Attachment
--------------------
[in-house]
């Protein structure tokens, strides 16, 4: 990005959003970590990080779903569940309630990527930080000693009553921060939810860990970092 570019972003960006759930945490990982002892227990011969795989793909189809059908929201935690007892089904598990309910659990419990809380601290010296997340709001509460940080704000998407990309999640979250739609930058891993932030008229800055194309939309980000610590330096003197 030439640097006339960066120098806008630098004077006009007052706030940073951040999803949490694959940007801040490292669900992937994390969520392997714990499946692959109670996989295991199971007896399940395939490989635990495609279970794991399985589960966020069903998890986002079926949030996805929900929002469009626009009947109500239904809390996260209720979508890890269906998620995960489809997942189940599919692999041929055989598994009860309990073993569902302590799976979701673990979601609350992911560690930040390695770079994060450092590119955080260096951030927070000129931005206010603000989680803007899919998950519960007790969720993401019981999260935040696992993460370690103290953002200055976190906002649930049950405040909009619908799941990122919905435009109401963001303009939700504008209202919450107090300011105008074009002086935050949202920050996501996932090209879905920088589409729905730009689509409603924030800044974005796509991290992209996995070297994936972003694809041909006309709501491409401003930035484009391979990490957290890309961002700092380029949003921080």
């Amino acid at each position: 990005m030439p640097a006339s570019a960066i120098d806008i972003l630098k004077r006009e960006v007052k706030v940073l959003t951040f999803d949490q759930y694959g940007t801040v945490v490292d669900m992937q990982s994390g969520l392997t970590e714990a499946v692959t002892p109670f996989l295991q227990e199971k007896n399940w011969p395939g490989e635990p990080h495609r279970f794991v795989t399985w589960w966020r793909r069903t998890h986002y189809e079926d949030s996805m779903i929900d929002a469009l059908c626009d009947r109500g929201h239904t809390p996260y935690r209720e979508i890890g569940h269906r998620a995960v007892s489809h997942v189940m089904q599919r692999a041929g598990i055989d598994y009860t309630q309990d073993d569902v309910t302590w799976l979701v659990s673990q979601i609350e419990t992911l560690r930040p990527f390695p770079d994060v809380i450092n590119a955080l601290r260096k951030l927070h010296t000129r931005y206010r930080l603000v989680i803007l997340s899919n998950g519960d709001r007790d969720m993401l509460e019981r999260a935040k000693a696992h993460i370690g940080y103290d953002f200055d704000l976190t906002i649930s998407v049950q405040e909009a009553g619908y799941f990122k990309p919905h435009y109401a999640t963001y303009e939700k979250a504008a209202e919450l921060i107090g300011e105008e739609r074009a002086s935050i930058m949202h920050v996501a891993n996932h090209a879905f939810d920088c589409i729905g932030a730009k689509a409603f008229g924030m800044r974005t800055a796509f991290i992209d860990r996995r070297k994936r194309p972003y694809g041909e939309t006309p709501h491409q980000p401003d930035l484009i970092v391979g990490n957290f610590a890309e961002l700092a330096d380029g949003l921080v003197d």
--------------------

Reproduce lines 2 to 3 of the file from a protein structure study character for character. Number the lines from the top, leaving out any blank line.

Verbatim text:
């Protein structure tokens, strides 16, 4: 990005959003970590990080779903569940309630990527930080000693009553921060939810860990970092 570019972003960006759930945490990982002892227990011969795989793909189809059908929201935690007892089904598990309910659990419990809380601290010296997340709001509460940080704000998407990309999640979250739609930058891993932030008229800055194309939309980000610590330096003197 030439640097006339960066120098806008630098004077006009007052706030940073951040999803949490694959940007801040490292669900992937994390969520392997714990499946692959109670996989295991199971007896399940395939490989635990495609279970794991399985589960966020069903998890986002079926949030996805929900929002469009626009009947109500239904809390996260209720979508890890269906998620995960489809997942189940599919692999041929055989598994009860309990073993569902302590799976979701673990979601609350992911560690930040390695770079994060450092590119955080260096951030927070000129931005206010603000989680803007899919998950519960007790969720993401019981999260935040696992993460370690103290953002200055976190906002649930049950405040909009619908799941990122919905435009109401963001303009939700504008209202919450107090300011105008074009002086935050949202920050996501996932090209879905920088589409729905730009689509409603924030800044974005796509991290992209996995070297994936972003694809041909006309709501491409401003930035484009391979990490957290890309961002700092380029949003921080």
């Amino acid at each position: 990005m030439p640097a006339s570019a960066i120098d806008i972003l630098k004077r006009e960006v007052k706030v940073l959003t951040f999803d949490q759930y694959g940007t801040v945490v490292d669900m992937q990982s994390g969520l392997t970590e714990a499946v692959t002892p109670f996989l295991q227990e199971k007896n399940w011969p395939g490989e635990p990080h495609r279970f794991v795989t399985w589960w966020r793909r069903t998890h986002y189809e079926d949030s996805m779903i929900d929002a469009l059908c626009d009947r109500g929201h239904t809390p996260y935690r209720e979508i890890g569940h269906r998620a995960v007892s489809h997942v189940m089904q599919r692999a041929g598990i055989d598994y009860t309630q309990d073993d569902v309910t302590w799976l979701v659990s673990q979601i609350e419990t992911l560690r930040p990527f390695p770079d994060v809380i450092n590119a955080l601290r260096k951030l927070h010296t000129r931005y206010r930080l603000v989680i803007l997340s899919n998950g519960d709001r007790d969720m993401l509460e019981r999260a935040k000693a696992h993460i370690g940080y103290d953002f200055d704000l976190t906002i649930s998407v049950q405040e909009a009553g619908y799941f990122k990309p919905h435009y109401a999640t963001y303009e939700k979250a504008a209202e919450l921060i107090g300011e105008e739609r074009a002086s935050i930058m949202h920050v996501a891993n996932h090209a879905f939810d920088c589409i729905g932030a730009k689509a409603f008229g924030m800044r974005t800055a796509f991290i992209d860990r996995r070297k994936r194309p972003y694809g041909e939309t006309p709501h491409q980000p401003d930035l484009i970092v391979g990490n957290f610590a890309e961002l700092a330096d380029g949003l921080v003197d």